The code guardian

How Terézia Mézešová makes life difficult for hackers.

Nina Terp
Published on February 5, 2024

Terézia Mézešová loves to find and fix weaknesses in the system. To do this, she works with the very source code of medical technology products. The cybersecurity expert and her team ensure that Siemens Healthineers products are as cybersecure as possible from the very first idea. Her work helps patients and contributes to their protection and safe treatment.

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<p>Terézia Mézešová's work always starts with a new product idea. Her team takes care of <a href="hardening">hardening</a> the very first piece of code that the programmers write for a new product or software solution. In this way, she ensures a particularly high level of cyber security right at the start of the development process.&nbsp;</p>
Code hardening is the process of improving the security of a software program by fixing vulnerabilities and implementing measures to make it more resistant to attacks.
<p>Mézešová compares her work to that of editors: "Just as they adhere to certain editorial standards in terms of quality, we identify and solve programming problems. Together with our cyber teams around the world, we create a network of multiple layers of security for our software."</p>

<p>The biggest cyber threat is that "hackers can execute any command they want. They can copy, change, or delete data. And you don't know what they're doing." The good news, says Mézešová: "We can prevent this with simple means – or at least greatly mitigate the consequences of an attack."&nbsp;</p><p>She thinks it's great that Siemens Healthineers has the necessary cyber knowledge in-house: "Other companies have to buy in the know-how. This is often very expensive, time-consuming and involves a certain amount of risk and an increased coordination effort." As an employee at Siemens Healthineers, she benefits from the internal exchange of knowledge and customers can rely on the fact that all steps of product development are cyber-secure.</p>
<p>Before Mézešová looks at any code, she gets to know the planned product. Only if she knows its function can she protect it properly. "Code that ends up on our screens will only become a real product in a few years. So I also learn a lot about innovations and trends in the healthcare industry. I find that extremely exciting."</p>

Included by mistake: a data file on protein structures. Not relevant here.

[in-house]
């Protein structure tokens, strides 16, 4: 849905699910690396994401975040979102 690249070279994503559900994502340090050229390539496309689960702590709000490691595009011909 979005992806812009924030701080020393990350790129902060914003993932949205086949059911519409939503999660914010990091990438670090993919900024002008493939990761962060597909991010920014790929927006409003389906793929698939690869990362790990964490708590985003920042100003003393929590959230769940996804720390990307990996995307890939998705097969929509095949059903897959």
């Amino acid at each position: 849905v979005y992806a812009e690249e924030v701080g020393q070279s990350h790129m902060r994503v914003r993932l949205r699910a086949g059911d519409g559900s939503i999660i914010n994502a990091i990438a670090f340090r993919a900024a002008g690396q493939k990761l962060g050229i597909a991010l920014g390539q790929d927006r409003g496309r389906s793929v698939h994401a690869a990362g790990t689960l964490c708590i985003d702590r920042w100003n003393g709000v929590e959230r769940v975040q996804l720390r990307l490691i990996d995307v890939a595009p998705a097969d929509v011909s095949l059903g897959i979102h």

<p>This also means that "at the time of testing, we cannot yet know in which environment the software will later run. An important skill for cyber security experts is to be able to make decisions based on incomplete information. Which testing method do we use? How far do we intervene in the code to eliminate vulnerabilities?" Security measures should not restrict the functionality of the product. "Our work is therefore like a balancing act."</p>
<p>The necessary niche knowledge is taught everywhere, says Mézešová. After completing her bachelor's degree in computer science in Slovakia, she specifically chose Tallinn: "It was one of the few universities with a focus on cyber security that I could afford – unlike Oxford, for example," smiles the Slovakian-born student, who now lives back in her hometown of Košice and enjoys being close to her family. Even as a young girl, Terézia liked mathematics and everything to do with it. It was easy for her. "At university, on the other hand, it was often hard work," she admits, but "I still enjoyed it a lot."</p>
<p>Mézešová has been leading the team of code testers for around a year now. They provide information, share knowledge, and use tools for an automated vulnerability check. "Simple checklists often help us to protect the code against <a href="SQL%20injections">SQL injections</a>, for example." They discuss code changes in the team and with the programmers. "Every opinion has the same weight. This makes working with my competent and great team very pleasant."</p>
SQL stands for Structured Query Language. In an SQL injection, cyber criminals inject their own commands or malicious code into an SQL database via web input masks, for example. The attackers gain access to sensitive data.
Terezia looking at her laptop typing

"The biggest danger is that hackers can execute any command they want. We can prevent this with simple means or at least greatly mitigate the consequences – right from the design phase of our products." 

Terézia Mézešová, cybersecurity expert and manager at Siemens Healthineers, Cybersecurity Center of Excellence in Košice, Slovakia

<p>"I know this when the hackers have a very hard time doing their job. Once all the usual loopholes have been closed, the hackers need a lot of time to find any loopholes at all. They have to come up with new, more elaborate ways." And that is too time-consuming and risky for many criminals. So, at best, they don't even try. And if they do, our work limits the damage." Mézešová's work makes a real difference – for Siemens Healthineers and our customers.</p>

Cybersecurity at Siemens Healthineers

We take a holistic approach to cybersecurity: Guided by a central set of security requirements and product-specific threat and risk analyses, we develop our equipment according to internationally accepted standards and procedures.

By Nina Terp

Nina Terp is an science journalist based in Germany. She is captivated by people and technology working for the greater good.